10. As they get further into the “Sheryl-might-be-a-spy” subplot, I love Michel’s list: “Mata Hari, Stephanie von Hohenlohe, Li Xianglan, Sharon Apple…” One of these things is NOT like the others…

I dunno… it adds an interesting complication to Sheryl’s solicitousness towards Alto (is she nice to him because she likes him, or because she’s trying to pry info out of him?), but it never really ends up going anywhere… in THIS movie, anyway.

And the scene with Alto and Michel hanging out near the fountain is clearly thrown in primarily to give a little thrill to the fujoshi (fangirls) who like to fantasize about them “getting together.” Of course, the next scene is Sheryl sitting in her spacious hotel room, wearing just a flimsy top and a pair of panties, which I for one find pretty gratifying, so I can’t really point fingers.

This brings up Sheryl’s new character wrinkle: that, ultimately, she’s lonely. I suppose we could infer it in the show, even though it’s never stated outright, but I don’t think so. This is a new trait given to the character.

(Oh, and two of the pictures Sheryl looks at are of young Ranka hanging with old Mao. Again I ask: is Mao still alive…? I hope so. It’s kinda sad to think of her getting killed on the research fleet by Vajra… I suppose if she WERE still alive, the Frontier government or SMS could contact her and she’d reveal everything, but it’s my hope that she’s still alive, but they just don’t know how to locate her. Yeah… that’s the ticket!)

And THEN, the next scene has Ai-kun jumping into Ranka’s sweater (and popping out of her skirt), so yeah… forget what I said about the fujoshi-bait earlier. The movie is trying hard to have something for EVERYONE.

And, as I’ve said before, I know Ai-kun pretty much just sounds like your average squeaky-toy, but I really like his voice.

Interestingly, Ranka is practicing “Seikan Hikou,” i.e. song-not-appearing-in-this-film.

11. And hey! Alto finding Sheryl’s earring gets a MUCH clearer explanation here (by which I mean there’s an explanation. Period. There wasn’t in the series).

So Sheryl’s waiting for him in Griffith Park, and Ranka shows up coincidentally. Honestly, although Sheryl tries to reassure Ranka by saying that she’s “only playing” with Alto, I’m not sure that I would be put much at ease by that, if I were in Ranka’s shoes. I mean, if some famous celebrity guy told me, “Oh, that girl you’ve got a crush on? Don’t worry, I’m just fooling around with her. It’s not serious. You can have her after I’m done,” I don’t think I’d be, y’know, PLEASED to hear that.

Oh, and Sheryl and Ranka singing “Aimo” together makes Ai-kun glow. Again, I remember one guy on Animesuki saying that if “Aimo” was in the movie, he was giving up on Macross entirely. This makes the third time it’s shown up in the movie, and we’re just a little over the halfway point. I assume he’s not reading this blog post. Although here, it does make it BLATANTLY OBVIOUS (because, AGAIN, the intended audience saw the series and thus already KNOWS) that Ai-kun is a Vajra baby.

And again, nothing really gets made of the Sheryl Spy subplot, except for the kind of incredible scene where Alto STRAIGHT UP SHOVES HER to get her away from Ranka. My jaw honestly dropped when I first saw that scene. I mean, it’s all a misunderstanding, but… DAMN!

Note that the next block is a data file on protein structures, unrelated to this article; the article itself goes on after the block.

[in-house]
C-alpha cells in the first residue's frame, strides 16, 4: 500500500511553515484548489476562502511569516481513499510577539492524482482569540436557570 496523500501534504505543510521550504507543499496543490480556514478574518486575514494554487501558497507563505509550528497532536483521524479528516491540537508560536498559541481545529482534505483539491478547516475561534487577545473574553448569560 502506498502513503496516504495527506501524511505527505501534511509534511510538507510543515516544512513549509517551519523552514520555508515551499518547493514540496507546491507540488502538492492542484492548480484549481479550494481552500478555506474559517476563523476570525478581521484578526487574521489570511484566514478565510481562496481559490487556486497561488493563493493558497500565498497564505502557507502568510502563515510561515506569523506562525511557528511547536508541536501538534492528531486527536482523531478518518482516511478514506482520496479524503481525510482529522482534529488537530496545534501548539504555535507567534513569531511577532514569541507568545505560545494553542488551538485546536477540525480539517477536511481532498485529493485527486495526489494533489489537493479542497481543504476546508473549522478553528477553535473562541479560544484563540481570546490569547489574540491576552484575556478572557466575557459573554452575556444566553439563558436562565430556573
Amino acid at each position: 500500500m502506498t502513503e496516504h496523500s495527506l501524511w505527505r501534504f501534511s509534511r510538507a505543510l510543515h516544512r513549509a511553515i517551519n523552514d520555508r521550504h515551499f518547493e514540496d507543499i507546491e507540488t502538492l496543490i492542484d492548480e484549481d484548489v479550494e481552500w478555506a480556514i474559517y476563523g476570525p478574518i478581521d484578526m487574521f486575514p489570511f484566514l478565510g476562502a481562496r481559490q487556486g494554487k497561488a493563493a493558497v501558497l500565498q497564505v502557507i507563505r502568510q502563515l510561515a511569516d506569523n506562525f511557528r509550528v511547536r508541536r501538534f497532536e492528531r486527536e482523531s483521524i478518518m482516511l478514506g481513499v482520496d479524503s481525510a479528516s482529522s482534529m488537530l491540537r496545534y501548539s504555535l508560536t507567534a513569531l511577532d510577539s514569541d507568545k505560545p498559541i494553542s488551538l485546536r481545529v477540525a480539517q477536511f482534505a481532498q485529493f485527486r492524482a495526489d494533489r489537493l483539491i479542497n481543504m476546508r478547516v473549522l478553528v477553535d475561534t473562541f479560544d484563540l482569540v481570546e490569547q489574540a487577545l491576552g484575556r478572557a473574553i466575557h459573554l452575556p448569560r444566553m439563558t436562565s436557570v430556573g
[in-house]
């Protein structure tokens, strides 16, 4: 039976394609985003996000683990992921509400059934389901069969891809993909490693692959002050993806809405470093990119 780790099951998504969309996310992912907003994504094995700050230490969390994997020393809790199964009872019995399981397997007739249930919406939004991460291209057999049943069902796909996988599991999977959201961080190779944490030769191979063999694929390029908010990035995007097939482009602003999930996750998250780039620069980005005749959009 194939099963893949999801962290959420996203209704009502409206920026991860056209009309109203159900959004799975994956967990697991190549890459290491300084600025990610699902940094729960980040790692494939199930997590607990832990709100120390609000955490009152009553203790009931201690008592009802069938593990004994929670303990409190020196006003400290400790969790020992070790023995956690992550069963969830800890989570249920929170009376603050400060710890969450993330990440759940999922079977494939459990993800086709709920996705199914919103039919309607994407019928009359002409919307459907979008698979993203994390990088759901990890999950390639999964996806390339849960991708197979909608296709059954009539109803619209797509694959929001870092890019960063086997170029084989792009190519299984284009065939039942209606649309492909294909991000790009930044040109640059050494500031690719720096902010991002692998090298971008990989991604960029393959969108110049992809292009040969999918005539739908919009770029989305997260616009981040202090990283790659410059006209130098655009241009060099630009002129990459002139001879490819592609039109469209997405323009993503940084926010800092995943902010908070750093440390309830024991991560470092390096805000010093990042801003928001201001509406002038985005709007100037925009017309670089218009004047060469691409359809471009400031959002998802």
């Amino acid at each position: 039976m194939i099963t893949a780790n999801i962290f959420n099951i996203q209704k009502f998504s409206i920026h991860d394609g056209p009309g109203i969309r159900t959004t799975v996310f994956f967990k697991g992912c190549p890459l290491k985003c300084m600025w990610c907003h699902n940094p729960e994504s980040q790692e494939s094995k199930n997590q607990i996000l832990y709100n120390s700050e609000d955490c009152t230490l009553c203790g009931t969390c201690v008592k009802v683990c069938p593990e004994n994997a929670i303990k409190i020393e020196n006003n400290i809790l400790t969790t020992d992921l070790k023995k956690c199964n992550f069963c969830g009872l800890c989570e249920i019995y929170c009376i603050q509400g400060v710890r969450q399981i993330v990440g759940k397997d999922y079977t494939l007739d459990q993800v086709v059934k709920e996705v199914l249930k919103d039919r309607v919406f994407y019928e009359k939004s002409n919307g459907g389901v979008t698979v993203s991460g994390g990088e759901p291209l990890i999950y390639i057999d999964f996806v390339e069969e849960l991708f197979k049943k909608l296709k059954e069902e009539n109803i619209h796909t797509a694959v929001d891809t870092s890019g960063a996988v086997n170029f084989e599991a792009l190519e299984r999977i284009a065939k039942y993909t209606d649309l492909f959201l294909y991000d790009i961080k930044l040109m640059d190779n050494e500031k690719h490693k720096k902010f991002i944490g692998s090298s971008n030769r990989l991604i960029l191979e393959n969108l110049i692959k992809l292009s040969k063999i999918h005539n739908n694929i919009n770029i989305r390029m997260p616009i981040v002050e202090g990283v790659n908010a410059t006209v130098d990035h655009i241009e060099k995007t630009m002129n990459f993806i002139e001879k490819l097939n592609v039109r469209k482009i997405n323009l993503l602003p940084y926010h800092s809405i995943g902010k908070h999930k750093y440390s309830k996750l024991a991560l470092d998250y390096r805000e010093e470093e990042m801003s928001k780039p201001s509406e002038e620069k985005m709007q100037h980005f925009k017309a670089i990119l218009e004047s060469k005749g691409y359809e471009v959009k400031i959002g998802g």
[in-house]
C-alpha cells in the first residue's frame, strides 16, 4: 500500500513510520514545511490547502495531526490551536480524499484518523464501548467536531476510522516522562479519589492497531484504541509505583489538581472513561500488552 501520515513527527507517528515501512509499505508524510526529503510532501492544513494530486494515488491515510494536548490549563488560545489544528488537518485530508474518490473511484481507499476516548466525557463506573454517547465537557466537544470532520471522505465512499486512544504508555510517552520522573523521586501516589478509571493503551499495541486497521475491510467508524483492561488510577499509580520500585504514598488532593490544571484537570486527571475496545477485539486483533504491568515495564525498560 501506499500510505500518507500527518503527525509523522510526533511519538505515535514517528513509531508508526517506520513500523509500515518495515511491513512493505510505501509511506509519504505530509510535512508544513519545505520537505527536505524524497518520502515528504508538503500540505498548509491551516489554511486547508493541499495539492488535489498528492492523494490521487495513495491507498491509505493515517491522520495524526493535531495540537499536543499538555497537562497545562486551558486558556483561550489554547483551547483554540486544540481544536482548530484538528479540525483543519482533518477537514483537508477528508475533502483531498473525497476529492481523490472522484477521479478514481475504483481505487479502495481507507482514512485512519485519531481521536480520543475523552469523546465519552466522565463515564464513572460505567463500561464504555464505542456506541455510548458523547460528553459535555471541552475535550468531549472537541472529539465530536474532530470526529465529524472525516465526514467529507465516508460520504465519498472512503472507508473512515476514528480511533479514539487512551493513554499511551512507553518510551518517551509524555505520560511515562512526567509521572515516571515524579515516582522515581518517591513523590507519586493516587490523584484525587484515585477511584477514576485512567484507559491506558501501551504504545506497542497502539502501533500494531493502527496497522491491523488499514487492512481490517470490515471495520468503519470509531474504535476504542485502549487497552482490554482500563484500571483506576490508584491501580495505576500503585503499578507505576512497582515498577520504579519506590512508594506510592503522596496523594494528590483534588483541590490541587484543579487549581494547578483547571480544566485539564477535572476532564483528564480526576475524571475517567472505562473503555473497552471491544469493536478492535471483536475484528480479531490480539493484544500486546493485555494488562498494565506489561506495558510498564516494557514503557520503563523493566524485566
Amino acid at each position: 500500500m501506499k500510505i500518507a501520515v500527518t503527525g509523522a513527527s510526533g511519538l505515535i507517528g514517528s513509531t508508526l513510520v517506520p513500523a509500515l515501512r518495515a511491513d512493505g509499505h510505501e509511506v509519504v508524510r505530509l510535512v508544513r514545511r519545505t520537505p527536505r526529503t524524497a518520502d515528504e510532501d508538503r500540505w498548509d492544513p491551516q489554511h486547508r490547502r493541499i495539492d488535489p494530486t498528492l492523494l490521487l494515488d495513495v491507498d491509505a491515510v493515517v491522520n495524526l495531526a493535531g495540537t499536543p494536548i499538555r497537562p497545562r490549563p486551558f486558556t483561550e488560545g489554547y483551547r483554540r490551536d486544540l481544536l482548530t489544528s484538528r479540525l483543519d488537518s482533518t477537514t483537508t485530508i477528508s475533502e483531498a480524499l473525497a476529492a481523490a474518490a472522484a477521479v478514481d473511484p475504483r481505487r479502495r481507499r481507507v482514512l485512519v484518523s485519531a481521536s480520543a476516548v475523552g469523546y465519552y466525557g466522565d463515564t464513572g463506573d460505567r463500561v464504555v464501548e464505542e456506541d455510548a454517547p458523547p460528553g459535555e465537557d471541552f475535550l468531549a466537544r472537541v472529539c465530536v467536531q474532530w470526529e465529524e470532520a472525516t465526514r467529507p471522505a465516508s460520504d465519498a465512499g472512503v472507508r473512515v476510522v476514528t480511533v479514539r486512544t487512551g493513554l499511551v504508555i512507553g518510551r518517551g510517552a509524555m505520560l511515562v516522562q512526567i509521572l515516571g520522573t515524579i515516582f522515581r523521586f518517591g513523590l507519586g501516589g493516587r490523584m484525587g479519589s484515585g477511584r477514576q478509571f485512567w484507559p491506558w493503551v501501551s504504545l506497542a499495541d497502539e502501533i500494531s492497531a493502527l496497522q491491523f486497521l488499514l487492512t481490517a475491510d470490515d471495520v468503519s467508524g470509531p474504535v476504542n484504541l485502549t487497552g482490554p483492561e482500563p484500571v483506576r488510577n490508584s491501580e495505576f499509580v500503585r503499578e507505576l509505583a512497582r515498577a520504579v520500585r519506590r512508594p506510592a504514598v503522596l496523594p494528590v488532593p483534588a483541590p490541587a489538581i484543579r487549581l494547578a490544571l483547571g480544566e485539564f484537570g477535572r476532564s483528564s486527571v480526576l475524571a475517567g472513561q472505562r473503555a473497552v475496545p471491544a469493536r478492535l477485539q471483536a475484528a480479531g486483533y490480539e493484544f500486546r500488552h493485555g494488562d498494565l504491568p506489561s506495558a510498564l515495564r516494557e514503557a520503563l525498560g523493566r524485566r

(Of course, this leads into the climax by reinforcing Sheryl’s feelings of solitude.)

12. Grace is naked in the next scene. As I said, something for everyone…

Even, um, the Brera/Grace fans (does anyone “ship” them…?)

That “self-drying” thing she’s got is cool, though. A real time-saver.

13. And I wonder… Ozma asks Ranka, “Her singing or your life, which is more important?” Is that an homage to Hikaru’s famous question to Minmay back in Episode 2 of the original? Generally, the movies acknowledge that Frontier is its own thing by now, and eschew the homages that popped up in the series, but this MIGHT be one that slipped through…

And then we get to Sheryl’s “Revenge Live.” After I saw this movie, I knew that I wanted one of the light blue T-shirts with the Sheryl logo on it that they’re selling at the goods booth (and that all of her staff are wearing). Luckily, by the time I saw the DVD of this movie, I was living in Tokyo, and I found the shirt easily at Animate in Akihabara. I usually made a point of wearing it at any anime-related event I went to, so (according to Adrian) even Macross staff members think of me as “the foreign guy with the Sheryl shirt.” It’s not a bad legacy.

(The shirt’s getting a little worn-out now, though… I kinda want a second one. Otherwise I’ll have to be known as “the foreign guy who used to wear a Sheryl shirt but now wears a Walküre shirt”… provided, of course, that I soon get my hands on a Walküre shirt. HINT-HINT!)

ANYWAY, Alto touches the earring and suddenly receives Sheryl’s feelings, which finally tells him about her loneliness. And yeah… honestly, even given what we know about Fold Quartz, this seems a little far-fetched. I mean, it’s almost like he BECOMES Sheryl for a few moments there. But still… it’s the movie, needs to be compressed from the series, fans already know this stuff, yadda yadda yadda…

And then he comes out and tells her that she’s not alone, which is (as he knows) exactly what she wants to hear. So yeah… good for Alto!